Trimming baby artichokes with Livia and nonna
Livia and the baby artichokes | What I've been listening to | What I've been cooking (and burning)
Seated in the shade of the olive trees with grandma, we were going through 5 kilos of baby artichokes bought at a bargain at the market. First, we had to trim them, then we would swiftly plunge them in a large bowl of acidulated water, where the two squeezed lemons were still floating. Then, it would come the time to blanch them in water and white wine vinegar, dry them overnight, and eventually pack them into my Bormioli jars, to be covered with extra virgin olive oil. The same extra virgin olive oil that had been produced pressing the olives picked from the very same olive trees we were sitting under. It would make a full circle.
The last time I had turned my eyes from the case of artichokes, Livia was sitting at her pink plastic table drawing doodles with thick crayons. Sun! Sky! Nonno! Shoes! she would exclaim, describing in her tentative language her sketches.
Then I saw her tiny, chubby hand reaching out for an artichoke.
Without hesitation, she held it firmly with her left hand and started pulling out the hard, dark leaves, one by one, all around the artichoke. If at the beginning we had to tell her when to stop, after a while she understood when the artichoke was trimmed enough, and she would hand it to me with a grin.
Brava! I exclaimed at every artichoke, marvelling at how she had grasped the technique just by watching us.
I looked at nonna Marcella, almost 94 years old, proudly praising her great-granddaughter for every artichoke leaf, and then at Livia, who will turn 2 at the end of August. Separated by 92 years, they were deeply connected in that moment, creating memories that I will be cherishing forever.
I had been wondering for months if I should have read more books about how to raise a child, how to develop their independence and emotional intelligence, feeling clueless in front of Livia’s tantrums and meltdowns (terrible two, I see you). Then, all of a sudden, that authentic moment of family life gave me more confidence and insight that any manual or self-help book I could read.
An example, I just have to be a good, reliable example, and everything will eventually fall into place. As she learned to trim an artichoke, she will learn to sit at the table sharing the meal with her family, appreciate food without a sense of guilt, and wash her hands before dinner and her teeth before bed.
Growing up in the countryside won’t be an impairment, but a way to connect deeply with the rhythms of nature. She’ll have long summers and many basketfuls of green beans to trim, tomatoes to bottle, eggs to be collected in the chicken coop, and blackberries to be picked from the hedgerows. And I’m excited to share these moments with her.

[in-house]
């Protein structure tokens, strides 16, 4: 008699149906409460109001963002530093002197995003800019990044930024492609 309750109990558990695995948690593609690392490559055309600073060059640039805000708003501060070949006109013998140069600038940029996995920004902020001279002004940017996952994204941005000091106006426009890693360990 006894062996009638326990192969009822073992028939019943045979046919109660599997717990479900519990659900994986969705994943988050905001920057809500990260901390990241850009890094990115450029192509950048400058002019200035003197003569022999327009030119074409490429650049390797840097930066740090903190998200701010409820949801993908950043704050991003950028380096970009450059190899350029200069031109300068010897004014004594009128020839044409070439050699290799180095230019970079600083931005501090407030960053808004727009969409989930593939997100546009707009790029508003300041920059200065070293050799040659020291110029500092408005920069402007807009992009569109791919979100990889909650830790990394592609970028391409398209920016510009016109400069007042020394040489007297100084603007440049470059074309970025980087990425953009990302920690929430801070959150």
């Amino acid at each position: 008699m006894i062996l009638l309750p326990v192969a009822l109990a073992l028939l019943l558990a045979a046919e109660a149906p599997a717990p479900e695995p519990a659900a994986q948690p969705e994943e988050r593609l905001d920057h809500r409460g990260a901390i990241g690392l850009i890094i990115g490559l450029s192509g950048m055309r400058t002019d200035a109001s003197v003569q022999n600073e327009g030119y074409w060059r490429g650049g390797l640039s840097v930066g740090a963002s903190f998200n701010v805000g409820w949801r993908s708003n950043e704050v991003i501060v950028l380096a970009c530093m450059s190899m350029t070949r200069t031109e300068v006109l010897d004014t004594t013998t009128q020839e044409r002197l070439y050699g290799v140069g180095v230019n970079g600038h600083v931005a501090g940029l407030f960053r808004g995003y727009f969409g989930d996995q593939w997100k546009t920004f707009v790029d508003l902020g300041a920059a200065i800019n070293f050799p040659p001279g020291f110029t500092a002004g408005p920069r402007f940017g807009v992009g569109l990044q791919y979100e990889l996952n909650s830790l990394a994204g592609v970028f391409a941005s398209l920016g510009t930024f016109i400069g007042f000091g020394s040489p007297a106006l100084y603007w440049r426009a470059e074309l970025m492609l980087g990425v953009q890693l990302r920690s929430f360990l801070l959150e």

When you join our subscription-based newsletter, you are actively contributing to the making of Letters from Tuscany.
In addition, you will receive exclusive new recipes, you can comment and create a relationship with the other readers of this newsletter, and you can take part in the monthly Live Talks and Cook Along.
What I’ve been listening to
I was preparing my lesson on recipe writing for Scuola Holden - a school with the most diverse workshops and courses about writing and storytelling based in Turin, where a couple of years ago I took two courses on memoir writing - so I went searching for interesting podcasts to listen to while walking.
I’m always struggling to carve out some precious me-time to learn and exercise, so I'm happiest when I can pair the two things together. I found very enlightening these two conversations with Melissa Clark, one of the most prolific food writers out there and a New York Times columnist, about recipe writing. She revealed that she puts clarity over her ego when she writes her recipes, and as a recipe writer I truly relate.
The Amateur Gourmet Podcast, Melissa Clark's Apple of Truth.
Food 360 with Marc Murphy, The Art of Recipe Writing with Melissa Clark
What I’ve been cooking
I wanted to perfect the recipe for pici all’aglione (you’ll hear about pici and aglione in one of the next blog posts), and I managed to forget the garlic happily sizzling with a dash of white wine in the olive oil. Twice. If the first time I simply burned the garlic to a charcoal status, the second time the pan somehow exploded, sending spurts of oil all over my kitchen.
But I had also a remarkable success following two recipes from the New York Times Cooking. - One day we have to talk about the sheer pleasure of following a recipe that you know is going to work -
So this is what I made:
Roasted Zucchini With Garlicky Bread Crumbs and Mozzarella, by Melissa Clark
Chickpea and Herb Fatteh, by Yotam Ottolenghi
What a delightful recounting of the importance of motherhood! An absolute treasure! And one of the very reasons I write about family, food and traditions! Thank you!